We also observed a large group gathering down the road at the border of São Paulo state. During our tour of Paraty, we encountered tourists in sizable numbers. Though, we never did hear another language other than Portuguese. It was again, Brazilians vacationing with their families in tow. Large family groups heading for dinner with masks that would soon be forgotten. But as solo travelers, we never felt at risk.

outdoor cafe in rio de janeiro with view of sugarloaf mountain
leme beach and huge sidewalk in rio de janeiro

Last updated on March 1st, 2021 at 03:08 pm

Transfering to São Paulo

Our next stop: São Paulo. We love São Paulo. Why do you ask? Everything from the theaters, cinemas, and restaurants is more sophisticated than in laid-back Rio. On arrival, everything was open, so we had our hopes up for a lot of good entertainment and fun. But the bummer came the second day when the governor had to decide to close restaurants and bar at 6 pm and cultural activities for 100%. In most Brazilian states, these restrictions are based only on the hospitals’ occupancy with Covid patients. Once that reaches 80%, restrictions come into effect! Some states then also bring in pop-up impromptu hospitals.

Brazil’s Capital

In Brasilia, we wanted to see more of the Oscar Niemeyer buildings, and we started with staying at the Brasilia Palace Hotel

Brasilia, of course, was empty due to summer vacation and the weekend. We had the hotel practically to ourselves. All sights were open and with very few tourists. Additionally, cleaning protocols were obsessively followed.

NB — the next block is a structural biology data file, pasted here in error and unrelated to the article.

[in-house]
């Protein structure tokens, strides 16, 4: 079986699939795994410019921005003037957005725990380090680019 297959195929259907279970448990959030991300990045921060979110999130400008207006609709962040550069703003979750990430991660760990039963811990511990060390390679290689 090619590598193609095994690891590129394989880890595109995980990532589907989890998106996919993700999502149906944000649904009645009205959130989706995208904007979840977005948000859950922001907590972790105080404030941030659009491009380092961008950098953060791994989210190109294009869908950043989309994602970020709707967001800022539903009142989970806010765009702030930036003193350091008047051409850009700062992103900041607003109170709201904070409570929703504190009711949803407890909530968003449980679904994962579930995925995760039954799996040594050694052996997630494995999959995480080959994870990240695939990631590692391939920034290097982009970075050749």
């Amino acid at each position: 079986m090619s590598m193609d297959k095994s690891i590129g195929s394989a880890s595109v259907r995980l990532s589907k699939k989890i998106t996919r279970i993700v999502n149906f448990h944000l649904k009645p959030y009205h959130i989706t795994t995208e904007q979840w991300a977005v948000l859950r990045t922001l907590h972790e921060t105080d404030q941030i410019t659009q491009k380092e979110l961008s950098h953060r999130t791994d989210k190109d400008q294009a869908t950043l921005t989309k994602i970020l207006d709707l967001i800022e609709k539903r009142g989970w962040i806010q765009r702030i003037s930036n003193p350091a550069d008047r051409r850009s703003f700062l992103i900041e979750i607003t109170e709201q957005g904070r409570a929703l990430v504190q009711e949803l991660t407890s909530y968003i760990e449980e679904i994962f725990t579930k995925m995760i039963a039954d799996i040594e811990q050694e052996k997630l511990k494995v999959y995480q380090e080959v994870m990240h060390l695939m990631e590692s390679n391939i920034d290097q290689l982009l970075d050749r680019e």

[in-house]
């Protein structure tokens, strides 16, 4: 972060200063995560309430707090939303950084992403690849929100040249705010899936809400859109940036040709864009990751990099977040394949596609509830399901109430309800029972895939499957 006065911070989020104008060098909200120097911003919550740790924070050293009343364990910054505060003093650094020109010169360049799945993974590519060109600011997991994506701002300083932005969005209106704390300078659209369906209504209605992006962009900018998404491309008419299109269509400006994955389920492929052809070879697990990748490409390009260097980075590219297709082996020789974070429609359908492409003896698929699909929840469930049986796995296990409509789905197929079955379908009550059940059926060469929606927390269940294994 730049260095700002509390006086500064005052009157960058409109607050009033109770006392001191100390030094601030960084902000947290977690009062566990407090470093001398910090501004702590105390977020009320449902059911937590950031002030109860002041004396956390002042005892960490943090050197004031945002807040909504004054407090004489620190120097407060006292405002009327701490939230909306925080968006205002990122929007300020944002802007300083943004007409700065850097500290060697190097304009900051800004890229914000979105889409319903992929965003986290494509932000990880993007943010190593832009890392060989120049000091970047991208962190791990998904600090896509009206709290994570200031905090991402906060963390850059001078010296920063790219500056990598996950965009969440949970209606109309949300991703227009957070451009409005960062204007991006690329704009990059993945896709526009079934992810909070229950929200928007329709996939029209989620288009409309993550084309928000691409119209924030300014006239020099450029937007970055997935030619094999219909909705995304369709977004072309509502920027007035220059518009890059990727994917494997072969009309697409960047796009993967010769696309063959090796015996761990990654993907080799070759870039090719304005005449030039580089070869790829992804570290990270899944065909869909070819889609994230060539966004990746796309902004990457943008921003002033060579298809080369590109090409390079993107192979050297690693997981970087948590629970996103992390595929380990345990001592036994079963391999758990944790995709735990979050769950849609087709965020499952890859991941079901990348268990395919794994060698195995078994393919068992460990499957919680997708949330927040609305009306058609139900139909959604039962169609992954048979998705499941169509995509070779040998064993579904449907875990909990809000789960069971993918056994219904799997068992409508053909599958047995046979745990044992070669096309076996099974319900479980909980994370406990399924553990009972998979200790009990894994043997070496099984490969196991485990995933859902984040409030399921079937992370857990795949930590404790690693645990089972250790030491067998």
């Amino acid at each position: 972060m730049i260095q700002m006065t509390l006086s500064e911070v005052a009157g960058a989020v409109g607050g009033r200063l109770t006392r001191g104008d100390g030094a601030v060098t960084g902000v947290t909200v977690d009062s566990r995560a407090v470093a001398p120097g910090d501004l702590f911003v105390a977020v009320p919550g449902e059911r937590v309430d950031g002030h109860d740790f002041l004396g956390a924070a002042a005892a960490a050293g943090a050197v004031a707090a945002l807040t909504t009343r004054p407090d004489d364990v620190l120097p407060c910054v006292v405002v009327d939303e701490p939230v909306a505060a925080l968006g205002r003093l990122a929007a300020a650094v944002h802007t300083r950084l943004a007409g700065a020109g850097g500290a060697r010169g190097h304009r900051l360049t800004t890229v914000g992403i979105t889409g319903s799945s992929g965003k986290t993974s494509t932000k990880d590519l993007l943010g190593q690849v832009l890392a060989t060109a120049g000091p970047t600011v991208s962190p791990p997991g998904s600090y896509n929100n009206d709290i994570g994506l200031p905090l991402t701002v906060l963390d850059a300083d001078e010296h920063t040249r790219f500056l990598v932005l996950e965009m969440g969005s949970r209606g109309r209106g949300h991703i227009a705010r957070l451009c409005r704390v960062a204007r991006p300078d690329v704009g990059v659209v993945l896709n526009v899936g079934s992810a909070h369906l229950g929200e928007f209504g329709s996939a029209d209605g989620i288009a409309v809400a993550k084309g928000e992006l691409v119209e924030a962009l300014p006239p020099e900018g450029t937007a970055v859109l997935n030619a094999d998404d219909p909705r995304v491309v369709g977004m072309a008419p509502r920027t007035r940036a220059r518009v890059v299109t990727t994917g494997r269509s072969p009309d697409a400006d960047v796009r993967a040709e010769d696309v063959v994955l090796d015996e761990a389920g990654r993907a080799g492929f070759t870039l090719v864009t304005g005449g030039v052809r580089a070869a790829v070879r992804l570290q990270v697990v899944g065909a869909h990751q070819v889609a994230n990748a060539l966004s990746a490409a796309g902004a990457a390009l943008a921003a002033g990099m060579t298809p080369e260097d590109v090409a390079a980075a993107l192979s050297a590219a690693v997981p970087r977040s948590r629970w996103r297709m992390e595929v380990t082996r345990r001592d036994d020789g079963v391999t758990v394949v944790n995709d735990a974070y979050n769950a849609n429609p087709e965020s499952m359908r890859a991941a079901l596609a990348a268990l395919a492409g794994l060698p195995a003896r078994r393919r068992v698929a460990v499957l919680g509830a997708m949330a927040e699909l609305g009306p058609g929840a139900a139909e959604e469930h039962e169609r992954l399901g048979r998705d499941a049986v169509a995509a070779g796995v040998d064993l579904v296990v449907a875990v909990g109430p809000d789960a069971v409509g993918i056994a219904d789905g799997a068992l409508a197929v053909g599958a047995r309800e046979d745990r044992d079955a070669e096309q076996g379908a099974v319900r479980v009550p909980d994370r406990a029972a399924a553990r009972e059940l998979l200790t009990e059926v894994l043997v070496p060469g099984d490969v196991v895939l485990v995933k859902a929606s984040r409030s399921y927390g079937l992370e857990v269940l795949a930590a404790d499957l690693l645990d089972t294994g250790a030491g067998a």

patio do colegio in sao paulo brazil
se cathedral in sao paulo brazil

Last updated on March 1st, 2021 at 03:08 pm

Transfering to Olinda

Next, we were off to Olinda, taking an almost full domestic flight. Masks and social distancing guidelines were cleverly imposed. The boarding procedure was by row number, but in a way that enforced social distancing! Rows boarded by three’s starting from the back. For example, row 30, then 27, then 24, then 21, etc … very cool, we found, and a lot faster and safer once on board.

Once in Olinda, we choose -again- a hotel with outdoor seating. Everything in northeastern Brazil is cheaper than in Rio or São Paulo, so we decided to stay for a week. Daily open air Brazilian Buffet Breakfast is one of the key features of the Hotel 7 Colinas.

The hotel features this unique setting downtown and has this huge tropical garden with a swimming pool. Dinners near the Olinda cathedral featured incredible views of the sunset over the sea, with Recife in the background.

aerial view of olinda
colorful buildings in olinda recife

Last updated on March 1st, 2021 at 03:08 pm

Our journey home

Before we flew home to the United States, we stayed again in Rio, this time at an empty business hotel. At this time, after all those huge Brazilian breakfasts and delicious dinners, we also needed a gym! Here, too, masks were required in the gym. Only a few people needed reminding to wear it correctly. Then before our flight home, the lab came to the hotel. They took our sample and provided our Covid test results the next morning. It was very convenient!

Our Conclusion

Overall, we thought it was easy to stay safe while traveling in Brazil by following all the hygiene protocols and always eating outside. The only caveat we have is that if your intention is to see friends within families in Brazil, we recommend postponing your trip. If you’re looking to travel privately (solo or with your travel partner(s), we believe it’s feasible to stay safe, healthy, and enjoy your vacation!

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Oscar Niemeyer's classic Brasilia Palace hotel

Breakfast at the Hotel 7 Colinas Olinda, Brazil